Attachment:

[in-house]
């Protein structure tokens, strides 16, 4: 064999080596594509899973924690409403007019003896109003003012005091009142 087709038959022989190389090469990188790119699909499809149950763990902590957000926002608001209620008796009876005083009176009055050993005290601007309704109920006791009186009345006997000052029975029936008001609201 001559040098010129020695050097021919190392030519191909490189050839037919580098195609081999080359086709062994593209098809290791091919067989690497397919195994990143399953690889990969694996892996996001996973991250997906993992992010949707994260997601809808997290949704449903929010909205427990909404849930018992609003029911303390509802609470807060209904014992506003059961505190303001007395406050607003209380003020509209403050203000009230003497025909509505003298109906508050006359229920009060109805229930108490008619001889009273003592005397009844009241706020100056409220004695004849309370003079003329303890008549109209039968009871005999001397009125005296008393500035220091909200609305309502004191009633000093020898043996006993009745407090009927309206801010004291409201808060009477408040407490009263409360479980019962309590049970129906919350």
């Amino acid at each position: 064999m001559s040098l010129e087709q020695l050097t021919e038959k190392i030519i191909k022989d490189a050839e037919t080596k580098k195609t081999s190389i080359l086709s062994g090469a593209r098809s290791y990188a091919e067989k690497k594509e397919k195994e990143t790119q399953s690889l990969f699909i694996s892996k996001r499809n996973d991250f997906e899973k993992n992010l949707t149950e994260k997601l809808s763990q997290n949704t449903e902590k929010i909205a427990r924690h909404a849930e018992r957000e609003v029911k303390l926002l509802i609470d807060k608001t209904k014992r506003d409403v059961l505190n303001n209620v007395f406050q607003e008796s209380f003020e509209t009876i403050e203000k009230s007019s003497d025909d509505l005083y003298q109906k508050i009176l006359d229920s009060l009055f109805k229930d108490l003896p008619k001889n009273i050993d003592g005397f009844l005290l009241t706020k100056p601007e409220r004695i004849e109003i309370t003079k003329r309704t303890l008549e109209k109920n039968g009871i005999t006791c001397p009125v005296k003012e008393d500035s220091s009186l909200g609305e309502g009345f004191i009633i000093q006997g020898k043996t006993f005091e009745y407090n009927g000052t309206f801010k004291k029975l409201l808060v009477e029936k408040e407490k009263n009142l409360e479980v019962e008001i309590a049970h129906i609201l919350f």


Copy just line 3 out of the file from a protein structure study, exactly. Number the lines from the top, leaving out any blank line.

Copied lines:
């Amino acid at each position: 064999m001559s040098l010129e087709q020695l050097t021919e038959k190392i030519i191909k022989d490189a050839e037919t080596k580098k195609t081999s190389i080359l086709s062994g090469a593209r098809s290791y990188a091919e067989k690497k594509e397919k195994e990143t790119q399953s690889l990969f699909i694996s892996k996001r499809n996973d991250f997906e899973k993992n992010l949707t149950e994260k997601l809808s763990q997290n949704t449903e902590k929010i909205a427990r924690h909404a849930e018992r957000e609003v029911k303390l926002l509802i609470d807060k608001t209904k014992r506003d409403v059961l505190n303001n209620v007395f406050q607003e008796s209380f003020e509209t009876i403050e203000k009230s007019s003497d025909d509505l005083y003298q109906k508050i009176l006359d229920s009060l009055f109805k229930d108490l003896p008619k001889n009273i050993d003592g005397f009844l005290l009241t706020k100056p601007e409220r004695i004849e109003i309370t003079k003329r309704t303890l008549e109209k109920n039968g009871i005999t006791c001397p009125v005296k003012e008393d500035s220091s009186l909200g609305e309502g009345f004191i009633i000093q006997g020898k043996t006993f005091e009745y407090n009927g000052t309206f801010k004291k029975l409201l808060v009477e029936k408040e407490k009263n009142l409360e479980v019962e008001i309590a049970h129906i609201l919350f």